What’s new in liquid biopsy technology? Several companies and academic organizations shared new developments in early cancer detection. Advances in understanding the biological signatures of cancer, such as circulating tumor DNA and microRNA, have resulted in improved biomarker identification. In addition, researchers from City of Hope shared data showing that an exome-based liquid biopsy test detected more than 90% of pancreatic cancer cases in certain populations. As advanced pancreatic cancer is one of the most challenging diseases to treat, this level of accuracy, subject to further clinical validation, is very encouraging.


Improvements in tumor targeted therapies

With all the recent buzz about antibody-drug conjugates (ADCs), it’s no surprise that one of the popular topics at AACR was improvements in precision tumor targeting to narrow therapeutic toxicity. Researchers and media alike showed particular interest in the expansion of novel payloads conjugated to antibodies.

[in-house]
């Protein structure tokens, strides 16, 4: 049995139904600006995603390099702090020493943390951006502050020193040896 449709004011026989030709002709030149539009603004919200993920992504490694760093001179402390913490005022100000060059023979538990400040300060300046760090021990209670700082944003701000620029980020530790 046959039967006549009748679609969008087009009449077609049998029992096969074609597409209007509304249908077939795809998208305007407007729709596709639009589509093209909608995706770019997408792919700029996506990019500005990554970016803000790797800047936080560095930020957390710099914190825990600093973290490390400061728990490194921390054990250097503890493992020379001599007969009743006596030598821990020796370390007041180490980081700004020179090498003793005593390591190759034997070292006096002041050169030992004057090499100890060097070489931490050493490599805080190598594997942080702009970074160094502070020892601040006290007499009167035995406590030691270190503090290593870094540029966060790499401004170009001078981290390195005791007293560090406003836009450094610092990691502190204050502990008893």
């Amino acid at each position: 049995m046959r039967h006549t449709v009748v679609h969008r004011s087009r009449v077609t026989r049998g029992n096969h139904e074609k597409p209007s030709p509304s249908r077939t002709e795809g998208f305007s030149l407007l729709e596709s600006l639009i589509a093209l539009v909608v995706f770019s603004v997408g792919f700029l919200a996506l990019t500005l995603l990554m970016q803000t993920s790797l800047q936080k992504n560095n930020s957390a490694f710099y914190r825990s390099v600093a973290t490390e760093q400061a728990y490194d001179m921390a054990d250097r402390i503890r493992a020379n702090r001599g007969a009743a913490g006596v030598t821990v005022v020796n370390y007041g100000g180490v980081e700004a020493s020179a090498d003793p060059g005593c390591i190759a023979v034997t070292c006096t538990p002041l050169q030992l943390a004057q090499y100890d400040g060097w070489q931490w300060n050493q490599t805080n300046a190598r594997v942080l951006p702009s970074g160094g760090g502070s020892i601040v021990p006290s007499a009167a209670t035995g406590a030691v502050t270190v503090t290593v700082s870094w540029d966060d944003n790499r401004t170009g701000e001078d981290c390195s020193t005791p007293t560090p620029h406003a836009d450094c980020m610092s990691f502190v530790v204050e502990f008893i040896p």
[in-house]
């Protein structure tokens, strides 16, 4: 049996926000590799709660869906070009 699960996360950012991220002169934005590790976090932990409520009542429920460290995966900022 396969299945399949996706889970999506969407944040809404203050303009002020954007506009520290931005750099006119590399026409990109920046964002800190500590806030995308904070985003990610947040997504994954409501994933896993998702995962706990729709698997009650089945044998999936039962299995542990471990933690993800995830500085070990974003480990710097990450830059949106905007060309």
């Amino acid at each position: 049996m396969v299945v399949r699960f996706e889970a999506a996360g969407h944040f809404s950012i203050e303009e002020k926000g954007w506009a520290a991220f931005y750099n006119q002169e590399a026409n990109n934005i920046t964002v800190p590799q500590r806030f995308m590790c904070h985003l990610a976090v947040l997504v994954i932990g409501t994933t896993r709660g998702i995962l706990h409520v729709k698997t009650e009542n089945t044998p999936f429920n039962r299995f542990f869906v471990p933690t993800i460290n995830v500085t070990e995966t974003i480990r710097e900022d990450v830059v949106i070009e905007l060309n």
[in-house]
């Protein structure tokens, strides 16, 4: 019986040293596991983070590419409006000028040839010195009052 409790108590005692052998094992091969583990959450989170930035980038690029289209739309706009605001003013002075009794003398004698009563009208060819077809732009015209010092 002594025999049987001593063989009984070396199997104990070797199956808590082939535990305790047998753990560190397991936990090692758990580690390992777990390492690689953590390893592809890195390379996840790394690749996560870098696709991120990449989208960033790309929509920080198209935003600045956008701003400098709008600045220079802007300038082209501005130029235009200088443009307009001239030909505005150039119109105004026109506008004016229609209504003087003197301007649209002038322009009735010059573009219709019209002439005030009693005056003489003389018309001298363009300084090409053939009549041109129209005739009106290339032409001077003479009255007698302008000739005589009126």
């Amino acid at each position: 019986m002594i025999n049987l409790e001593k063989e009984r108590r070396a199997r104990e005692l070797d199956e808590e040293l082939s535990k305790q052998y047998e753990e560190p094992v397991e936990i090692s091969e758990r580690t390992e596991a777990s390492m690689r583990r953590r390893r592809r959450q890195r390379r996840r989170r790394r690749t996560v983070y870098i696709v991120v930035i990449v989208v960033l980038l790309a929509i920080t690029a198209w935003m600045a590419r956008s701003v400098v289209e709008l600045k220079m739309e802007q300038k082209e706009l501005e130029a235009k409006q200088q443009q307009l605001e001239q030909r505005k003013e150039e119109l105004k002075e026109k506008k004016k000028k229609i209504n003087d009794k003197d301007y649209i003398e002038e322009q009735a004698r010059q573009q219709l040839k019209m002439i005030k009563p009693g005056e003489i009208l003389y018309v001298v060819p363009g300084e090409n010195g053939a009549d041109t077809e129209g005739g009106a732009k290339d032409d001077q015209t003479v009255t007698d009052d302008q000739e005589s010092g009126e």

What is tumor targeting? Targeted cancer therapies are designed to precisely reach tumors to control cancer growth and spread while sparing healthy tissues and cells. For example, monoclonal antibodies are often employed based on their specificity to attach to protein targets on the surface of cancer cells, where they can modify interactions between immune cells or deliver cytotoxic drugs directly to tumors.

What’s new in tumor targeting? Advancements in the antibody vectors (such as bispecifics) were trending at AACR, as well as expansions in the types of cytotoxic payloads conjugated to these antibodies. Examples include antibody-cell conjugates, wherein therapeutic cells are linked to antibodies, as well as degrader-antibody conjugates (DACs), which deliver protein degrader payloads to tumors. DACs use antibodies for cell-specific internalization, and once inside cancer cells, release protein degradation payloads. Safety and optimization remain hurdles to overcome, but the realm of possibilities for combining the specificity of antibodies with a wider variety of cancer-killing payloads is exciting.